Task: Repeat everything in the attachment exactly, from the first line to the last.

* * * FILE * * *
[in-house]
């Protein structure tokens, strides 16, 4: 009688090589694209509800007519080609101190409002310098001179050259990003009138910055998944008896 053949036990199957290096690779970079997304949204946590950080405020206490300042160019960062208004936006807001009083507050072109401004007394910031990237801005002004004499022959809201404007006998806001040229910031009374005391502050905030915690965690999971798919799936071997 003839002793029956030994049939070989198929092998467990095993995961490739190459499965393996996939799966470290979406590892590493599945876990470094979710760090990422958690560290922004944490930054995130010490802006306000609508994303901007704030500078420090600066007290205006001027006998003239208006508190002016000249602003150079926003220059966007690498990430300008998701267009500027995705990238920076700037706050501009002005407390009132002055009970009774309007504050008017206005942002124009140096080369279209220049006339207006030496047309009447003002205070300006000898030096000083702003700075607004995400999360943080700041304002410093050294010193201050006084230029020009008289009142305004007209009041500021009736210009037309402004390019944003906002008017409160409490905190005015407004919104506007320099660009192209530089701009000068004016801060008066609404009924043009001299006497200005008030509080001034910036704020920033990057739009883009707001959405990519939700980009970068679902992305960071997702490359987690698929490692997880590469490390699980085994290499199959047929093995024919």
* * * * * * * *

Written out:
[in-house]
């Protein structure tokens, strides 16, 4: 009688090589694209509800007519080609101190409002310098001179050259990003009138910055998944008896 053949036990199957290096690779970079997304949204946590950080405020206490300042160019960062208004936006807001009083507050072109401004007394910031990237801005002004004499022959809201404007006998806001040229910031009374005391502050905030915690965690999971798919799936071997 003839002793029956030994049939070989198929092998467990095993995961490739190459499965393996996939799966470290979406590892590493599945876990470094979710760090990422958690560290922004944490930054995130010490802006306000609508994303901007704030500078420090600066007290205006001027006998003239208006508190002016000249602003150079926003220059966007690498990430300008998701267009500027995705990238920076700037706050501009002005407390009132002055009970009774309007504050008017206005942002124009140096080369279209220049006339207006030496047309009447003002205070300006000898030096000083702003700075607004995400999360943080700041304002410093050294010193201050006084230029020009008289009142305004007209009041500021009736210009037309402004390019944003906002008017409160409490905190005015407004919104506007320099660009192209530089701009000068004016801060008066609404009924043009001299006497200005008030509080001034910036704020920033990057739009883009707001959405990519939700980009970068679902992305960071997702490359987690698929490692997880590469490390699980085994290499199959047929093995024919």